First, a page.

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Five steaks worth splurging on around Salt Lake City

Bison Wellington (Bambara)

In the world of culinary delights, few dishes can rival the simple pleasure of a perfectly cooked steak. From the sizzle on the grill to the first bite of juicy, tender beef, it’s a gastronomic experience like no other. But with so many cuts and grades of beef available, which steaks are truly worth your hard-earned money? Over the last few months I’ve had the pleasure of sampling several interesting new options around SLC; the following five represent fabulous choices that I’ve enjoyed – all offering a blend of quality, taste, and price.


This masterpiece (pictured top, credit courtesy of Bambara) must be ordered 48 hours in advance, but is absolutely worth the planning and wait. Bambara chef Patrick LeBeau, who joined the team back in 2022, is currently killing it with his all new curated menu that leans heavily into French and Italian flavors. 

LeBeau’s bison Wellington ($120) is a clever twist on the traditional dish, and you can cut it with a fork. Wyoming sourced bison and mushroom duxelles are wrapped in puff pastry, with the final composition plenty for two to share. The Wellington has an amazing depth of flavor; it’s no wonder LeBeau cites it as his favorite dish on the menu.

Libertango - wagyu beef (Aimee Cook)
Libertango – wagyu beef (Aimee Cook)


Over in Sandy, a generous sprinkling of salt is the only adjunct used to bring out all the flavors at this Argentinian informed steak house. Steaks are flame-cooked to perfection on a parilla (at its essence, a metal or iron grill grate positioned over hot coals or wood embers).

Despite their uncomplicated cooking, Libertango offer guests the ability to take things further. A quintet of sauces are served table side, everything from gorgonzola through chimichurri. A nice touch for sure, but I found they’re certainly not needed to enjoy these fine steaks to their fullest. American wagyu beef is the choice cut here with the bife de chorizo ($42) – New York strip – affording a great value. 

Wood fired Grillworks grill (Urban Hill)
Wood fired Grillworks grill (Urban Hill)

Urban Hill

Urban Hill’s 20 ounce ribeye ($110) is sourced from Creekstone Farm and is the prime choice. The sharable steak is dry-aged for 28 – 32 days and is plated with whipped potatoes and peperonata sauce. It’s perfectly grilled over the wood-fired grill. For sure consider asking for a kitchen-facing seat so you can watch the action directly over the impressive Grillworks setup.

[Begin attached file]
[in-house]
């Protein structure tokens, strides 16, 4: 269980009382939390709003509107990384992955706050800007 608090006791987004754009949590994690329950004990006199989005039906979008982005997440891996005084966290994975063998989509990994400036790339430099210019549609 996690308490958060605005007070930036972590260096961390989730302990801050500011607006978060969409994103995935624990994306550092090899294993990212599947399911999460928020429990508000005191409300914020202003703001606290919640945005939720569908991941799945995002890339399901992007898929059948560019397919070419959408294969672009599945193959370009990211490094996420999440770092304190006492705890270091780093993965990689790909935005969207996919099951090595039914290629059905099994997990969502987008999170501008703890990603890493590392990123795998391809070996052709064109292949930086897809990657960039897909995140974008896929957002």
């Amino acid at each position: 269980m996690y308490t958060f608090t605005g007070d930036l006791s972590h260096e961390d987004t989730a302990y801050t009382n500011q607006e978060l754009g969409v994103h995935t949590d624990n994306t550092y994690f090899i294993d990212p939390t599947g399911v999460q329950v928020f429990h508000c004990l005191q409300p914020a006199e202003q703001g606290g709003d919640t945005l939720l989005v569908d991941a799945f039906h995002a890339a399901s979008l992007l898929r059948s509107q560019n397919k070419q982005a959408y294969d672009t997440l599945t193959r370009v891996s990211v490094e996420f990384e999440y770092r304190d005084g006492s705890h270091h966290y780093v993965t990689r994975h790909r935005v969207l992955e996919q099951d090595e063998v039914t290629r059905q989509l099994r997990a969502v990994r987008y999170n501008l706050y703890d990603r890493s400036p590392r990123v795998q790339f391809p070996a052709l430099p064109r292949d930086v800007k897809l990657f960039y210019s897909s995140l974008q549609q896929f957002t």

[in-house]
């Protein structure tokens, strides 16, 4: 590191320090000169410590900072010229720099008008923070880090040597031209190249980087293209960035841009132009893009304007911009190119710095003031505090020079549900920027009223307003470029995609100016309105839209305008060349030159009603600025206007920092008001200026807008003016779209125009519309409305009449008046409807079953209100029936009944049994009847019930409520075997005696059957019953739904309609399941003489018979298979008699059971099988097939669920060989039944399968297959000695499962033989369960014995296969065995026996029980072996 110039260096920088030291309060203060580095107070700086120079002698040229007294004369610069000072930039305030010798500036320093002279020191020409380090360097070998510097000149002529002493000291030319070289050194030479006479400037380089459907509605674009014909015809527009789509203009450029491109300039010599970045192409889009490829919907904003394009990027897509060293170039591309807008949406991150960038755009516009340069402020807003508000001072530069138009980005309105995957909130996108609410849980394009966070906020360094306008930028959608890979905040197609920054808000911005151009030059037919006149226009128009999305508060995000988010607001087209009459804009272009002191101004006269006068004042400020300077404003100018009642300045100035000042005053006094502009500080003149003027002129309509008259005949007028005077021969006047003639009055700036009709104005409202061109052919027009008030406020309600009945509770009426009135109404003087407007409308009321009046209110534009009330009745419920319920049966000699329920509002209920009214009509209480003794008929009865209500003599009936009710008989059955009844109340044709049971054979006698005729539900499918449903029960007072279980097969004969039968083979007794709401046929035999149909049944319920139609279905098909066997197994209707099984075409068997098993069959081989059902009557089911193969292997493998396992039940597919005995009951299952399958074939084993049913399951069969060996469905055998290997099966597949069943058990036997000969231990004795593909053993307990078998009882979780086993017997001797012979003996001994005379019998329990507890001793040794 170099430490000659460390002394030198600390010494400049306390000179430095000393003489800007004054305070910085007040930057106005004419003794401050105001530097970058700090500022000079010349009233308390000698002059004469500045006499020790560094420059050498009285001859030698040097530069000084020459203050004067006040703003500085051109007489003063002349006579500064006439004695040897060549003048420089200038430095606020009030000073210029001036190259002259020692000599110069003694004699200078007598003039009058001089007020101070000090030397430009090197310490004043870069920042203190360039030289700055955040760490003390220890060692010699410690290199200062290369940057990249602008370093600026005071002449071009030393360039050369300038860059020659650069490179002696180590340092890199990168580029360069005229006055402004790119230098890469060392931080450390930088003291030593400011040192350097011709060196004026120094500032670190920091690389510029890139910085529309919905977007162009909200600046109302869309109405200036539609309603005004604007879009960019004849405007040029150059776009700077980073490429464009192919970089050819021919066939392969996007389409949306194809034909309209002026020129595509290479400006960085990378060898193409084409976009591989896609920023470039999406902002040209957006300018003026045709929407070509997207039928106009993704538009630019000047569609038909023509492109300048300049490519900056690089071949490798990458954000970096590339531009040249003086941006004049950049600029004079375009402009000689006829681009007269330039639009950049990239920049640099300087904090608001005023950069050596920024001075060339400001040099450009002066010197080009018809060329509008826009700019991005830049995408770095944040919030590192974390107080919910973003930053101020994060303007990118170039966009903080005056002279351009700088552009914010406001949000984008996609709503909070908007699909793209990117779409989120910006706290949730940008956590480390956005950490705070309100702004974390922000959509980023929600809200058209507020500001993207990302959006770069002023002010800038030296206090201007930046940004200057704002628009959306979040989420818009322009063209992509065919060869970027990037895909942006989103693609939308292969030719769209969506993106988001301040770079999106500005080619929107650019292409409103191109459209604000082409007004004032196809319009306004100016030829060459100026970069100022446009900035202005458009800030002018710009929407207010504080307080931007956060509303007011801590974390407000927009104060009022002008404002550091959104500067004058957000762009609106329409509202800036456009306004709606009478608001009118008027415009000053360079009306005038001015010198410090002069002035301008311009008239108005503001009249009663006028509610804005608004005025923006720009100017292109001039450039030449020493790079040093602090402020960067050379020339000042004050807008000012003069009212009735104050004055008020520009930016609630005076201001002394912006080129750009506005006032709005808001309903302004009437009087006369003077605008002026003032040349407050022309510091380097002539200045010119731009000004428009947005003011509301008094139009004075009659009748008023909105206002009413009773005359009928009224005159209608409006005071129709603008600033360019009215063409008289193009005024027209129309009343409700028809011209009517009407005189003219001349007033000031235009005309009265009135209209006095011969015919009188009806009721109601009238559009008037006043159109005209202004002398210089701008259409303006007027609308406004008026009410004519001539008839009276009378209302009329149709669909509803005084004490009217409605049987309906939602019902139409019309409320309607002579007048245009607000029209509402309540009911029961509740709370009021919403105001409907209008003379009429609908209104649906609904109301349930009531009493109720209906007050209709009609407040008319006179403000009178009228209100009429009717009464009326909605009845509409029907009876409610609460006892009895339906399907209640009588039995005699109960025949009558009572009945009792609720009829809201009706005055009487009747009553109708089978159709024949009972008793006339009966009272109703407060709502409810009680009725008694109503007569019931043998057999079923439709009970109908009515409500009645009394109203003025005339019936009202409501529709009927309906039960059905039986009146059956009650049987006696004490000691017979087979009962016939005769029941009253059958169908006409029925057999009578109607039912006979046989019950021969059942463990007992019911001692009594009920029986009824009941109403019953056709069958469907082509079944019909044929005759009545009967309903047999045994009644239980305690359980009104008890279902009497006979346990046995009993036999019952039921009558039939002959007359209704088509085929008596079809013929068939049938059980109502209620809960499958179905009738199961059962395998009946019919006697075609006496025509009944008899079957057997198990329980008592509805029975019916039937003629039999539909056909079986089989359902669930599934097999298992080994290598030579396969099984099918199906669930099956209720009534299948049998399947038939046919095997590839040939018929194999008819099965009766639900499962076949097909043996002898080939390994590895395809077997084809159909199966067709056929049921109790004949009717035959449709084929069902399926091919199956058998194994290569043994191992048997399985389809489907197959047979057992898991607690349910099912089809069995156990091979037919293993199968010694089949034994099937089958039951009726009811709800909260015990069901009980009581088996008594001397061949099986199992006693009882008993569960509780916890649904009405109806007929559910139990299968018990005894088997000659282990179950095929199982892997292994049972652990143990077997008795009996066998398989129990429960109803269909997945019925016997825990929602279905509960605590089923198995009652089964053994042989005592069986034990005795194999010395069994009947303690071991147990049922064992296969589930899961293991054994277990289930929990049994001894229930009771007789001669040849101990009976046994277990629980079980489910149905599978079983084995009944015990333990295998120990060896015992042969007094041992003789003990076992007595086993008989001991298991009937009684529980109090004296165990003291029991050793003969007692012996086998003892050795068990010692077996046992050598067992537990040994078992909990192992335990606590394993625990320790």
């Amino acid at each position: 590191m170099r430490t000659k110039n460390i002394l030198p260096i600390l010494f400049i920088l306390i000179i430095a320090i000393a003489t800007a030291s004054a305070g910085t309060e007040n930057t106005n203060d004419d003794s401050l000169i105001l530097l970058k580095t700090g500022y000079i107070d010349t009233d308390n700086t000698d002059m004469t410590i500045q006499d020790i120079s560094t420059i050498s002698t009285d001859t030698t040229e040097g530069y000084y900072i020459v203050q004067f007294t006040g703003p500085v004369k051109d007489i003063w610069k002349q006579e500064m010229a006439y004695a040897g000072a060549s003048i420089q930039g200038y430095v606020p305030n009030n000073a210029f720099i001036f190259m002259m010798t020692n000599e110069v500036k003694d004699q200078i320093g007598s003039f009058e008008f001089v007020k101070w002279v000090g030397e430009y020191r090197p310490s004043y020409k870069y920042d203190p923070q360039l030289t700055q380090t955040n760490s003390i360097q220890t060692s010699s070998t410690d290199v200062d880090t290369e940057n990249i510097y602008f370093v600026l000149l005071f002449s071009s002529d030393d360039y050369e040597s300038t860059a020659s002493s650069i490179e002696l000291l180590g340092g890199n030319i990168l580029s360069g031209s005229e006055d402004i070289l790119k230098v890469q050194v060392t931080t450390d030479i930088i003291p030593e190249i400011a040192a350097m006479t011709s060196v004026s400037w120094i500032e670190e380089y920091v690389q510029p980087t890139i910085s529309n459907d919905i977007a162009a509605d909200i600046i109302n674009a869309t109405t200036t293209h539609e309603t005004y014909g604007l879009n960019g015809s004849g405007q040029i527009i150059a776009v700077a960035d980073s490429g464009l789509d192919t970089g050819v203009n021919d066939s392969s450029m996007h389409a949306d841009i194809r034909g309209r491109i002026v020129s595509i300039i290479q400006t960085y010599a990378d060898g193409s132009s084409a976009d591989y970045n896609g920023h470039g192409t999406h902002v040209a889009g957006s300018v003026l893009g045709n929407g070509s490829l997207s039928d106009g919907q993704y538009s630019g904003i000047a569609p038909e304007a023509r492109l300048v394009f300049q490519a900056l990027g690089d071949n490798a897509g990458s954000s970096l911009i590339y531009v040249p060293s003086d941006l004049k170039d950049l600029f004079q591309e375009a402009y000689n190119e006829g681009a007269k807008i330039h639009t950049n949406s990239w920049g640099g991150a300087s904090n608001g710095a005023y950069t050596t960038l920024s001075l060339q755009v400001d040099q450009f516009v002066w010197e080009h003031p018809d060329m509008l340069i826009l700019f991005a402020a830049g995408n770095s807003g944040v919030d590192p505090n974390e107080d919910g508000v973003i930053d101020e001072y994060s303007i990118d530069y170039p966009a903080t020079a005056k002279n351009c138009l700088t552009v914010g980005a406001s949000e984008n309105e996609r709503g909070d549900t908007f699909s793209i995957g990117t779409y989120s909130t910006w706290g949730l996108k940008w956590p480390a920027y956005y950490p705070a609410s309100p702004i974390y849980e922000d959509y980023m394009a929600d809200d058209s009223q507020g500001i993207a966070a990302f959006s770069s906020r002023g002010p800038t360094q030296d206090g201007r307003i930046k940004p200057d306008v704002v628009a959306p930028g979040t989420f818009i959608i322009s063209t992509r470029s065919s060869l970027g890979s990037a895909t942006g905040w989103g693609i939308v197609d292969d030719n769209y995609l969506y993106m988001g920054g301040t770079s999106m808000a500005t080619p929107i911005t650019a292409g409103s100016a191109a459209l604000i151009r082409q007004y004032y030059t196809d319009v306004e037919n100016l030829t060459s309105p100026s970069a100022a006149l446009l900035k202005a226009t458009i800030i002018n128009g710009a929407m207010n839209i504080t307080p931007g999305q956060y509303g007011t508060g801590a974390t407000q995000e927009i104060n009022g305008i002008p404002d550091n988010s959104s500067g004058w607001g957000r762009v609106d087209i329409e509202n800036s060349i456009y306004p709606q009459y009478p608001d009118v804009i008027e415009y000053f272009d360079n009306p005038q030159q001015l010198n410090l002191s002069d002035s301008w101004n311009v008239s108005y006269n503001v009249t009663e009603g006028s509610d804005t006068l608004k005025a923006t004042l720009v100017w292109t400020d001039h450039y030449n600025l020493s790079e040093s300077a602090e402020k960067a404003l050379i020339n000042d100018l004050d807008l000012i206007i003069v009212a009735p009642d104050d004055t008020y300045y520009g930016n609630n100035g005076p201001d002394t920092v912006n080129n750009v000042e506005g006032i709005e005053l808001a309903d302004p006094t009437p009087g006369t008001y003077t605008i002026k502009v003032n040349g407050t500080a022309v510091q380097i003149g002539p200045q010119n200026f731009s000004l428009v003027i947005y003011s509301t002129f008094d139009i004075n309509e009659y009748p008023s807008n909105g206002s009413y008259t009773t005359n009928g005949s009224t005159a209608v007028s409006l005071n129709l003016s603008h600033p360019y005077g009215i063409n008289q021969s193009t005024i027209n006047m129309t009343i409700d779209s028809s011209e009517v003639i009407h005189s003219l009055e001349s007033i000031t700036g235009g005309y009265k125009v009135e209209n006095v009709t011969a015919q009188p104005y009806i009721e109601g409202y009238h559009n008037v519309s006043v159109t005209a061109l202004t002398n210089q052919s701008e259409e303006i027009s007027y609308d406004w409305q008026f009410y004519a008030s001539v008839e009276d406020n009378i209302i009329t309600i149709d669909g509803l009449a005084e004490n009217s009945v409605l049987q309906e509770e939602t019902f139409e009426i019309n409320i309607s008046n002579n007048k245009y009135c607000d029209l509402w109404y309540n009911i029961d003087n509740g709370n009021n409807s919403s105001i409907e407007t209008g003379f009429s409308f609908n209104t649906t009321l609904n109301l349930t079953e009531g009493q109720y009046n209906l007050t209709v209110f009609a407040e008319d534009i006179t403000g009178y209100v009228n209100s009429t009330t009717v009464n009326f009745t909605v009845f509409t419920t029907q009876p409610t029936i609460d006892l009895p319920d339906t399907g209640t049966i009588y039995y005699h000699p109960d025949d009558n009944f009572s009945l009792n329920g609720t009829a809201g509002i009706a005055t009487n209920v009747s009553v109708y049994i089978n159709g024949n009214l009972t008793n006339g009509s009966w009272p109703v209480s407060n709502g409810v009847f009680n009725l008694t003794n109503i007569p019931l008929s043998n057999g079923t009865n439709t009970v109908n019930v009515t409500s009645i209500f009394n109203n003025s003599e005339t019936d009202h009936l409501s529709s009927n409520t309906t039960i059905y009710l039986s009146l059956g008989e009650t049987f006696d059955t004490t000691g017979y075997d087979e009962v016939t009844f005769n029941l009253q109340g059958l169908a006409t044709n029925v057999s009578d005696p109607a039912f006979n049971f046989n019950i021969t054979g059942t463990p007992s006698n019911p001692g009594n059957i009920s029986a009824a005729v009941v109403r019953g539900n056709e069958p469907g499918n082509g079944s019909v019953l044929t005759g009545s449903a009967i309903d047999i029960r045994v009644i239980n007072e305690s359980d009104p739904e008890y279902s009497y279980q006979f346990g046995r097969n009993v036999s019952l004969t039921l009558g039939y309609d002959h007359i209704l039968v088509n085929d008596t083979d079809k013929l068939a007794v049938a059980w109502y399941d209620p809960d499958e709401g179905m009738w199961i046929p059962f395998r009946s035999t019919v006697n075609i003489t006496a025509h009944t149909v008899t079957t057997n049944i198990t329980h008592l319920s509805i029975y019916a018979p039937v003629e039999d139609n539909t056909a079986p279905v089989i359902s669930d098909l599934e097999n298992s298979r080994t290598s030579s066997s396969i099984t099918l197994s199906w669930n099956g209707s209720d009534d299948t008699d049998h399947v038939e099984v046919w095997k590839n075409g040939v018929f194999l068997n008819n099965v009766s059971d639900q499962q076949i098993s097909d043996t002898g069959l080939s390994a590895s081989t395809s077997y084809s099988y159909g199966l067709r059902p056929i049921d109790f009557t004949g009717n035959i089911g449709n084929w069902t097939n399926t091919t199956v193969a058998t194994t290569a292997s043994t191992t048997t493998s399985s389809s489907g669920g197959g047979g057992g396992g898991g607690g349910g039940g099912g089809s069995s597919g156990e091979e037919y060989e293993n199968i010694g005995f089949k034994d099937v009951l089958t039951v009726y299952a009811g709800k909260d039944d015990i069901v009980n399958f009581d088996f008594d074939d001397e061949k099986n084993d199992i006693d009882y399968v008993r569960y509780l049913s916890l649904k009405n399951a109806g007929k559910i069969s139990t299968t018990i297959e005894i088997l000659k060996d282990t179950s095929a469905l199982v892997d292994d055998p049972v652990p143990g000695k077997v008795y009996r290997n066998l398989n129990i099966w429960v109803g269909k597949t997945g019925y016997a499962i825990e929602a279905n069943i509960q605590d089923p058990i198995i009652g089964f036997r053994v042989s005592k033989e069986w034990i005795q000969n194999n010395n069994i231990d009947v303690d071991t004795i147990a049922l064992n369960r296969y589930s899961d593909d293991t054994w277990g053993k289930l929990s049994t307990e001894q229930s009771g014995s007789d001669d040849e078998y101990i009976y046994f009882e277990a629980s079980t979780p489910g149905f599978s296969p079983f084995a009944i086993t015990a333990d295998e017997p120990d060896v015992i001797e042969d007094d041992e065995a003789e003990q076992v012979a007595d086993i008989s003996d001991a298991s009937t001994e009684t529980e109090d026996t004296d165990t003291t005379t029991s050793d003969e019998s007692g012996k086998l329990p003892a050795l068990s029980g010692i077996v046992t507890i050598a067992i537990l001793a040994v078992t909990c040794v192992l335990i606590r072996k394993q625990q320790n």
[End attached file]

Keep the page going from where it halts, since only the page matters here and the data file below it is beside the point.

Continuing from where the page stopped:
It’s clear chef Nick Zocco and his team have things dialed in on that grill. “Our preference is based on the fact that we can offer to our consumer an outstanding cut of beef and keep our price point relative to the market,” says Zocco. “With flavors coming off our [grill] a combination of oak and applewood, we also add mesquite charcoal to our fuel mix. These three components offer an exceptional flavor profile you will not find from a regular gas grill or broiler. It adds the primitive aspect of our ancestors. We can control the steaks cooking with higher heat or just a little more smoke to make this one of the best steaks we have to offer.”

Need more persuasion? Zocco lists both SW Steakhouse (in the Wynn, Vegas) as well as Bobby Flay’s Mesa grill on his resume.

Mar | Muntanya - country fried elk
Mar | Muntanya – country fried elk (Gastronomic SLC)

Mar | Muntanya

Country fried elk ($15), yep I know, I am going out on a limb here – but it is that good. Mar | Muntanya chef Tyson Peterson added this to the brunch menu a while back – it really is the stuff of cravings. Breaded and crispy, served with Basque chorizo gravy, this delightful dish will set you up nicely for the day.  “We try to offer things you can’t get anywhere else,” Peterson stated. Mission accomplished chef. 

Aqua Terra - ribeye (Aimee Cook)
Aqua Terra – ribeye (Aimee Cook)

Aqua Terra Steak + Sushi

This Downtown spot in the City Creek mall offers a diverse selection of top-notch steaks and tantalizing cuts of wild game. The exquisite ribeye steak at Aqua Terra ($58) is my personal pick and comes accompanied by a delectable roasted garlic bulb and fragrant fresh rosemary, elevating the flavors. A bone-in ribeye is also offered for a few dollars more ($75).

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3 thoughts on “Five steaks worth splurging on around Salt Lake City”

    1. For sure steaks – especially those USDA prime or similar top percentile cuts – have never been a cheap indulgence! I know that one of the big national chain steakhouses downtown are charging around $73 (before tax and tip) for a bone in ribeye; and that’s before sides that run $10-$25 each.

  1. PLEASE….. Happy Hour ?? Appy Hour??? It does exist, Laurel, where else ???? Help the grownups in the state try different places on a budget !!
    Thank you,

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